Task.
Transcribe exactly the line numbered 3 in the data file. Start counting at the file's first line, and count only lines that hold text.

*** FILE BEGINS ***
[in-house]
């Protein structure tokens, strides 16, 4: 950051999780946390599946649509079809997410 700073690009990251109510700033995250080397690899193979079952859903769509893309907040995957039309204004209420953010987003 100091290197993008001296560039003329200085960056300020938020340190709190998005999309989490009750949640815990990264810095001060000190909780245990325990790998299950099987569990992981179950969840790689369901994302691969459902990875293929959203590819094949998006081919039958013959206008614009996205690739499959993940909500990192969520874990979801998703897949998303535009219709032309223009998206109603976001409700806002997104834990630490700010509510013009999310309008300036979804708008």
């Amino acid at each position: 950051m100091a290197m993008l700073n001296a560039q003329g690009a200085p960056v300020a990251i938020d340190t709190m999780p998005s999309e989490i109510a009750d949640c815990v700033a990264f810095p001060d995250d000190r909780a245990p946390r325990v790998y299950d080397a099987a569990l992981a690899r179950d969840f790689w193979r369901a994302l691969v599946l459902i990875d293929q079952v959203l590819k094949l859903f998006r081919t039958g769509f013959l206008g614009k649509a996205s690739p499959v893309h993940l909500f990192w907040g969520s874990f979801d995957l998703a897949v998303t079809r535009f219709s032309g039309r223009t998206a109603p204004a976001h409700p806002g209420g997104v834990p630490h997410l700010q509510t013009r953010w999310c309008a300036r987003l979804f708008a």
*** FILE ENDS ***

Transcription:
């Amino acid at each position: 950051m100091a290197m993008l700073n001296a560039q003329g690009a200085p960056v300020a990251i938020d340190t709190m999780p998005s999309e989490i109510a009750d949640c815990v700033a990264f810095p001060d995250d000190r909780a245990p946390r325990v790998y299950d080397a099987a569990l992981a690899r179950d969840f790689w193979r369901a994302l691969v599946l459902i990875d293929q079952v959203l590819k094949l859903f998006r081919t039958g769509f013959l206008g614009k649509a996205s690739p499959v893309h993940l909500f990192w907040g969520s874990f979801d995957l998703a897949v998303t079809r535009f219709s032309g039309r223009t998206a109603p204004a976001h409700p806002g209420g997104v834990p630490h997410l700010q509510t013009r953010w999310c309008a300036r987003l979804f708008a």